Avoiding Spinal Cord Injury

Spinal cord injuries have a variety of causes and can occur at home, at work, at play, or on the road.  This article illustrates the different causes of spinal cord injuries and what you can do to prevent them.

At Home

Falls are the second leading cause of spinal cord injuries, accounting for almost 25% of cases.  The elderly are especially susceptible to falls.  The type of injury often relates to the type of fall.  Tripping on a stair, for example, can cause the person to overextend the neck and injure spinal ligaments in that area.  Slipping on a wet floor and landing hard, however, might compress bones in the lower back. 

At Work

Work-related spinal cord injuries make up 12% of cases.  These workplace injuries might result from dangerous conditions specific to the job or more common circumstances, such as a slick floor.  There are preventive measures that every employee can take to avoid back injuries at work, whether the work is labor intensive or not.

All workers should take caution when picking up or holding objects.  Bending at the knees, supporting the body with a nearby table or chair, and keeping an appropriate stance are ways to prevent back injuries on the job.  For office workers, proper chairs and frequent stretching can alleviate back pain.

At Play

Recreational activities are a common cause of spinal cord injuries.  Approximately 15% of injuries occur while the injured person is diving, playing contact sports, horseback riding, or engaging in similar activities.  Fortunately, proper precautions can prevent spinal cord injuries in many of these settings.

When playing sports, be sure to warm up first.  Use safety equipment, such as helmets or pads.  Be sure the safety equipment is high quality and always use it when engaging in activities like bike riding or skateboarding.  When doing things that are already risky, such as skiing or hang-gliding, resist the temptation to take unnecessary risks.

If you and your family enjoy swimming and diving, be aware that diving accidents are the leading cause of sports-related spinal cord injuries.   If you are enjoying a natural watering hole, i.e., lake, river, or ocean, be sure to check the depth of the water before diving in or water skiing.  You should also check out the general area for any obstacles in the water. 

Swimming pool accidents that resulted in spinal cord injuries are most likely to occur in private residential pools.  Most swimming pool incidents occur as a result of an ordinary dive into the pool, and often on the person’s first time diving into the pool.  One study indicates that many swimming pool accidents occur at parties and involve alcohol.  Other common factors include lack of warning signs, absence of water depth indicators, and inadequate lighting.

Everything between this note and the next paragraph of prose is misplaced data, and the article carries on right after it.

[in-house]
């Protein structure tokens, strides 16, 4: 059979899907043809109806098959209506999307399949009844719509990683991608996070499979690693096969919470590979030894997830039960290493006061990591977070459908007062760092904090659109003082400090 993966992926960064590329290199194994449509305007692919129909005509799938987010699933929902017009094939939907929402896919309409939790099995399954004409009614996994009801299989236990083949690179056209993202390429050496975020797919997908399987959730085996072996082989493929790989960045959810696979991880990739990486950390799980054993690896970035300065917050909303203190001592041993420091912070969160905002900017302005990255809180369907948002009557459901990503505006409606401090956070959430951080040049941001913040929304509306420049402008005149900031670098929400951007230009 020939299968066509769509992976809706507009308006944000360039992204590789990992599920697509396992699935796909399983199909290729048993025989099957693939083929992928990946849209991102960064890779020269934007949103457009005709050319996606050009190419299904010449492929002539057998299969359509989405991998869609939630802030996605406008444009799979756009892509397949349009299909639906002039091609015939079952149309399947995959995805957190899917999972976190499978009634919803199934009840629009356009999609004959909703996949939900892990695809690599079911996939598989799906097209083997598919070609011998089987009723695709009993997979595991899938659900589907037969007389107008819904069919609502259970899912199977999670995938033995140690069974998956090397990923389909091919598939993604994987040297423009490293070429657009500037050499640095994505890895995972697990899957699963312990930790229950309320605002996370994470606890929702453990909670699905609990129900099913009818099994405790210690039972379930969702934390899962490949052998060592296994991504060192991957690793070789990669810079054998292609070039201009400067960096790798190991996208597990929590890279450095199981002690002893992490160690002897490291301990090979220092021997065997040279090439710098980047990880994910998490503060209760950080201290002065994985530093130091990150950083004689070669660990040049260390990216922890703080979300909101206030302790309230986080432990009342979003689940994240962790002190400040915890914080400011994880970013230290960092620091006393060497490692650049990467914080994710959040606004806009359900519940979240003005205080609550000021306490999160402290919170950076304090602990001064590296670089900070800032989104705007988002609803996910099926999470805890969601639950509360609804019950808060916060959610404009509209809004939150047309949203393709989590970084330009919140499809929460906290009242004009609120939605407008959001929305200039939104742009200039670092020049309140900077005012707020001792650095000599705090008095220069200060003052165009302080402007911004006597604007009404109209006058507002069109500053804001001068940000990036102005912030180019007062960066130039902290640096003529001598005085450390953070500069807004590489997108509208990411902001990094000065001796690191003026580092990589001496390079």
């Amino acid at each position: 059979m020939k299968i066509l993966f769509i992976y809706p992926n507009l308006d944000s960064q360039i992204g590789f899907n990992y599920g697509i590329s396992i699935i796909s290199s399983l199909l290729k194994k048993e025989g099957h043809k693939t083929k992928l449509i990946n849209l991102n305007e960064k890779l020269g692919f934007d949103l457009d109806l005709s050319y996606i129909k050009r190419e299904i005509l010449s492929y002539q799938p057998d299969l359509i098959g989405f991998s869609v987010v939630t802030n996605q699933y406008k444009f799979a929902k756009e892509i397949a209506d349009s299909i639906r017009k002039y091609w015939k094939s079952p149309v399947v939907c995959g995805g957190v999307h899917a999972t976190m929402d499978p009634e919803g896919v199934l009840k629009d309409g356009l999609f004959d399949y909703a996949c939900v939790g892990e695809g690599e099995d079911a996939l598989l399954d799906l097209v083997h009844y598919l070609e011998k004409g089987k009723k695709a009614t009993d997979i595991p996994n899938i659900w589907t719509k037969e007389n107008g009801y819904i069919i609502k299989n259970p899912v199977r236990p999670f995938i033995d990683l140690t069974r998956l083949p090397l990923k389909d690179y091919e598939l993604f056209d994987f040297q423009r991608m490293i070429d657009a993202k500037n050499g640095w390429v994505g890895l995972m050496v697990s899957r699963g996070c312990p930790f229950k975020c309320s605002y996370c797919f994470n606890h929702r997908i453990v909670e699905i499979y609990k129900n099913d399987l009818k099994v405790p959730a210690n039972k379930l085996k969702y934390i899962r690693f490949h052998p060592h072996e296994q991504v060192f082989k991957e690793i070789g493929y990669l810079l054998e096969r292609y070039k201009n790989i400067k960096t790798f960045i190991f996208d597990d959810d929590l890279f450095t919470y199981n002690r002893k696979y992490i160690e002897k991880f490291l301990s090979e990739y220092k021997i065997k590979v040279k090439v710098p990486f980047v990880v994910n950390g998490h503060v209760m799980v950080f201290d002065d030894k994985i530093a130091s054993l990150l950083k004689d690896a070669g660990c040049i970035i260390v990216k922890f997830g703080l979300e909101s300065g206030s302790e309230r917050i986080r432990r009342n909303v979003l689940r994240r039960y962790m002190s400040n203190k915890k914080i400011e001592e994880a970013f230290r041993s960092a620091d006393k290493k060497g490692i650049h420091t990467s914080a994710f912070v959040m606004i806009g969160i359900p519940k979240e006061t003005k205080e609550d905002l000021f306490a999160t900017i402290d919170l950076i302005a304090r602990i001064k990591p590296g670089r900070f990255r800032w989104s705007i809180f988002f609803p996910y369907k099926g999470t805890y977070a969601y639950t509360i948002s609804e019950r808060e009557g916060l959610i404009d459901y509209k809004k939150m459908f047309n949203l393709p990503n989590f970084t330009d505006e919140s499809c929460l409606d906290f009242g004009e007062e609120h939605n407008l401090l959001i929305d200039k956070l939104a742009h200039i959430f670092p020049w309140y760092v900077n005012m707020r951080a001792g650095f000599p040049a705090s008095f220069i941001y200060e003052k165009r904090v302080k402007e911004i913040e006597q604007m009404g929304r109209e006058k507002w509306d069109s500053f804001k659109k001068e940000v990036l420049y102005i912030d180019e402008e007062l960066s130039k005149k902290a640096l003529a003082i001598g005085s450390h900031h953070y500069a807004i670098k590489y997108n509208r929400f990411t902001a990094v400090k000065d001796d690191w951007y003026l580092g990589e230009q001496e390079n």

The Spinal Cord Injury Information Network advises pool users to:

  • Be familiar with the pool.
  • Know how deep the water is.
  • Don’t drink when swimming or diving.
  • Avoid swimming or diving in pools that have inadequate lighting.
  • Don’t swim by yourself.
  • Educate yourself with proper diving techniques.

For pool owners, remember to:

  • Keep the pool fenced off and/or covered so that people aren’t able to use it unsupervised.
  • Be sure the depth of the pool is clearly marked.
  • Install adequate artificial lighting.
  • Provide supervision or a lifeguard, especially during social events.
  • Avoid serving alcohol to pool users.

On the Road

Although spinal cord injuries can occur at home, at work, or at play, they are most likely to occur on the road.  Motor vehicle crashes are the number one cause of spinal cord injuries.  You can prevent spinal cord injuries the same way you can prevent automobile accidents.  For starters, never drink alcohol or do drugs and drive or ride in a car with a driver who is under the influence.  Always wear a seatbelt and be sure that small children are secure in the appropriate device.  Finally, practice defensive driving – be aware of the road.

BOTTOM LINE ADVICE – There is no cure for spinal cord injury, but there is prevention.  At home and at work, clear walkways and stairwells of obstacles and use proper form when lifting or carrying objects.  When playing sports or participating in recreational activities, wear safety equipment and become familiar with your surroundings first.  On the road, always wear your seatbelt and practice defense driving.  Never drink and drive, and avoid alcohol during recreational activities.

Read the next article: Spinal Cord Injuries 

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